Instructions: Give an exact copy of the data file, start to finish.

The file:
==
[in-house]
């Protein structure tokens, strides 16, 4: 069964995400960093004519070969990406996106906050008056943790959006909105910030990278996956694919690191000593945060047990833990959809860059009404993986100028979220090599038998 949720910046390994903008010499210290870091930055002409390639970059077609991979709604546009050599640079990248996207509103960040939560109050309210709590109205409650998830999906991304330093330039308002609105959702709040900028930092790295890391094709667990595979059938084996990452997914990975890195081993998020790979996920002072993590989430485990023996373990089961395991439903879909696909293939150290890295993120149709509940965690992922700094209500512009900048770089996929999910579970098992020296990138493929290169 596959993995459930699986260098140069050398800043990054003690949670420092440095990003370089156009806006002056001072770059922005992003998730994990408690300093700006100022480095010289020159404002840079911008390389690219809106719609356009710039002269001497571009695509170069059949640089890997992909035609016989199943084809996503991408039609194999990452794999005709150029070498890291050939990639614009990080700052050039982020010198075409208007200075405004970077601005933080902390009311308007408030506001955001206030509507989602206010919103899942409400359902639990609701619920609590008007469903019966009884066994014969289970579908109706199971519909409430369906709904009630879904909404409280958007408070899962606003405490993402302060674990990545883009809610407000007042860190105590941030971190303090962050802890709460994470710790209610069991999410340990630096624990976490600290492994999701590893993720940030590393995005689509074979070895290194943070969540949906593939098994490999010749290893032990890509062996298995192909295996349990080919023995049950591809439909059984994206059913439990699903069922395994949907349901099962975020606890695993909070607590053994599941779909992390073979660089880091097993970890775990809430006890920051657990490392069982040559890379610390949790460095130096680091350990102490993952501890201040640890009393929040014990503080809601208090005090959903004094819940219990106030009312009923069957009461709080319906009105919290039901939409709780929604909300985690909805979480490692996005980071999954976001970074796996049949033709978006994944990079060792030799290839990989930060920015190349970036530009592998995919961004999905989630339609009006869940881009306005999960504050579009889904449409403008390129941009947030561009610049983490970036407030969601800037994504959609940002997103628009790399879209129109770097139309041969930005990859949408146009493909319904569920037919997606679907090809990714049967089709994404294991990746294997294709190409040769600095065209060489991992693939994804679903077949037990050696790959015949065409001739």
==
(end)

[in-house]
């Protein structure tokens, strides 16, 4: 069964995400960093004519070969990406996106906050008056943790959006909105910030990278996956694919690191000593945060047990833990959809860059009404993986100028979220090599038998 949720910046390994903008010499210290870091930055002409390639970059077609991979709604546009050599640079990248996207509103960040939560109050309210709590109205409650998830999906991304330093330039308002609105959702709040900028930092790295890391094709667990595979059938084996990452997914990975890195081993998020790979996920002072993590989430485990023996373990089961395991439903879909696909293939150290890295993120149709509940965690992922700094209500512009900048770089996929999910579970098992020296990138493929290169 596959993995459930699986260098140069050398800043990054003690949670420092440095990003370089156009806006002056001072770059922005992003998730994990408690300093700006100022480095010289020159404002840079911008390389690219809106719609356009710039002269001497571009695509170069059949640089890997992909035609016989199943084809996503991408039609194999990452794999005709150029070498890291050939990639614009990080700052050039982020010198075409208007200075405004970077601005933080902390009311308007408030506001955001206030509507989602206010919103899942409400359902639990609701619920609590008007469903019966009884066994014969289970579908109706199971519909409430369906709904009630879904909404409280958007408070899962606003405490993402302060674990990545883009809610407000007042860190105590941030971190303090962050802890709460994470710790209610069991999410340990630096624990976490600290492994999701590893993720940030590393995005689509074979070895290194943070969540949906593939098994490999010749290893032990890509062996298995192909295996349990080919023995049950591809439909059984994206059913439990699903069922395994949907349901099962975020606890695993909070607590053994599941779909992390073979660089880091097993970890775990809430006890920051657990490392069982040559890379610390949790460095130096680091350990102490993952501890201040640890009393929040014990503080809601208090005090959903004094819940219990106030009312009923069957009461709080319906009105919290039901939409709780929604909300985690909805979480490692996005980071999954976001970074796996049949033709978006994944990079060792030799290839990989930060920015190349970036530009592998995919961004999905989630339609009006869940881009306005999960504050579009889904449409403008390129941009947030561009610049983490970036407030969601800037994504959609940002997103628009790399879209129109770097139309041969930005990859949408146009493909319904569920037919997606679907090809990714049967089709994404294991990746294997294709190409040769600095065209060489991992693939994804679903077949037990050696790959015949065409001739």